Most website optimization guides are full of technical advice, confusing you more than answering your questions (unless you’re a coder).
But after running several successful sites, we’ve realized that if you fix the most obvious factors slowing your WordPress site down, you don’t usually need advanced solutions because they’re often meant for the bigger and more sophisticated sites.
Plus, since we’re talking about WordPress site speed, there are plenty of tools and plugins to handle the technical stuff.
So, in this detailed guide, we’ll show you how anyone can drastically improve their site’s speed and user experience with a few simple changes.
Let’s get started.
Because users are impatient and hit the back button if your site takes longer than a second to load. According to Google, the probability of bounce increases by 32% as page load time goes from 1 second to 3 seconds.
This directly impacts your site’s SEO as well because Google cares about user experience and prioritizes faster sites in search results. So, if your site isn’t fast enough, it won’t rank in the top ten search results. And if that happens, you won’t get organic traffic to generate leads and customers for your online courses.
How fast should your site load?
Studies show that the average load speed of a first-page Google Search result is under two seconds.
Along with content quality and relevance, Google’s algorithms consider a site’s Core Web Vitals, the metrics to measure page load speed and stability, when ranking pages in search results.
Core Web Vitals consists of the following:
- Largest Contentful Paint (LCP): The time it takes to load the largest content block of a page.
- First Input Delay (FID): The time a page takes to load enough for a user to interact with it.
- Cumulative Layout Shift (CLS): The time a page’s content takes to stabilize.
Speeding up your website actually means improving these three Core Web Vital metrics. And this is what we’ll discuss in the rest of this article.
Measuring your site’s existing load times before optimizing it is a good idea. You can run website speed tests using different tools to check your site’s Core Web Vitals.
Let’s start by measuring your site’s performance with Google PageSpeed Insights.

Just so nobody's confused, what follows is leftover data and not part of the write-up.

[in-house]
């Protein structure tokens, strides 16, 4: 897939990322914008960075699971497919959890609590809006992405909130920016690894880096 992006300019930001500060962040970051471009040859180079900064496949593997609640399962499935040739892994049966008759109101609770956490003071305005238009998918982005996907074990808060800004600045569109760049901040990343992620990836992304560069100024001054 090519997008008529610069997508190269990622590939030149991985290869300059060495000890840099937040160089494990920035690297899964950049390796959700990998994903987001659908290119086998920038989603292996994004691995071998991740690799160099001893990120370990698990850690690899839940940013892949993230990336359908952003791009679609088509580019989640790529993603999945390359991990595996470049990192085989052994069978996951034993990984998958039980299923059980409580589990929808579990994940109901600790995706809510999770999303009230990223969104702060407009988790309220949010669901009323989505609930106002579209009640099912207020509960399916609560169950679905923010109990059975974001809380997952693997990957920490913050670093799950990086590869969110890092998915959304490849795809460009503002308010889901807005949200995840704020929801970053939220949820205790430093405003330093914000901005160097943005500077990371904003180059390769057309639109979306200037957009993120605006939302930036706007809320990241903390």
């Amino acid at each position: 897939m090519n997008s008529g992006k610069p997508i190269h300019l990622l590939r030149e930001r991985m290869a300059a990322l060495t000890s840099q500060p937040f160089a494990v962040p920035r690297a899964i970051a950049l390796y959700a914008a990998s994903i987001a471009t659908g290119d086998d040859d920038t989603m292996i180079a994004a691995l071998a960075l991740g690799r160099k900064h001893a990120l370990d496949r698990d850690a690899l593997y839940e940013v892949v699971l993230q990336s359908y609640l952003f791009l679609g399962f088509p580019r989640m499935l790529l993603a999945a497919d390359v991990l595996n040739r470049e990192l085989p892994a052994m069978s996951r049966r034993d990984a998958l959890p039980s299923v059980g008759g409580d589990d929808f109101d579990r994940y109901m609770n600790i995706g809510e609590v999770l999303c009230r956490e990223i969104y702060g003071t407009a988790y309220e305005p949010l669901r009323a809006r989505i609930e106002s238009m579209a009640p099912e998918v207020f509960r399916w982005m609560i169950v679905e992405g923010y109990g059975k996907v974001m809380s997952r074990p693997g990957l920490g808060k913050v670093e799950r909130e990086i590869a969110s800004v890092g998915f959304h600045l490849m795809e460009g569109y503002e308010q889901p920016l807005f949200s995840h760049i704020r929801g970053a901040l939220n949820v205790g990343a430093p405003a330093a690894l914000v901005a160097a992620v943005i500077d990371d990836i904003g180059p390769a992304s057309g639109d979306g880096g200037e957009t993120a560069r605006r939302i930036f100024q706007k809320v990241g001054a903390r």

This tool gives you a detailed analysis of your site’s Core Web Vitals and identifies the issues potentially slowing it down.
For an even more detailed analysis, measure your performance with GTmetrix.
This tool allows you to measure site speed from different server locations. You can use it to ensure your site is performing at optimal speed in your target regions.
So, after checking your site speed, it’s time to improve it for a better user experience.
There are various ways to accelerate your WordPress site’s load times depending on its structure and content. But here are the most common factors that impact site speed and fixing them can drastically improve website performance.
Web hosting has the biggest impact on your site speed. No other speed optimization tactic works if you host your site on slow and low-performance servers.
Let me explain.
Every web hosting service has a server response time which shows how fast it responds to user data requests. The faster a server responds, the better for your site’s performance. But generally, aim for a service with a response time of under 500 ms.
The server location of your web hosting service also greatly impacts performance. Ideally, your web hosting servers should be in the same geographic location as your target audience.
But they’re expensive.
So, if you can’t afford them for now, go for Hostinger, one of the fastest shared web hosting services we’ve seen, with a response time of just over 300 ms.
There are many other excellent web hosting companies offering secure and fast servers. You can learn about them in our detailed web hosting guide.
So, if you want a fast website, find a reliable, secure, and high-performance web hosting company by evaluating its key performance metrics.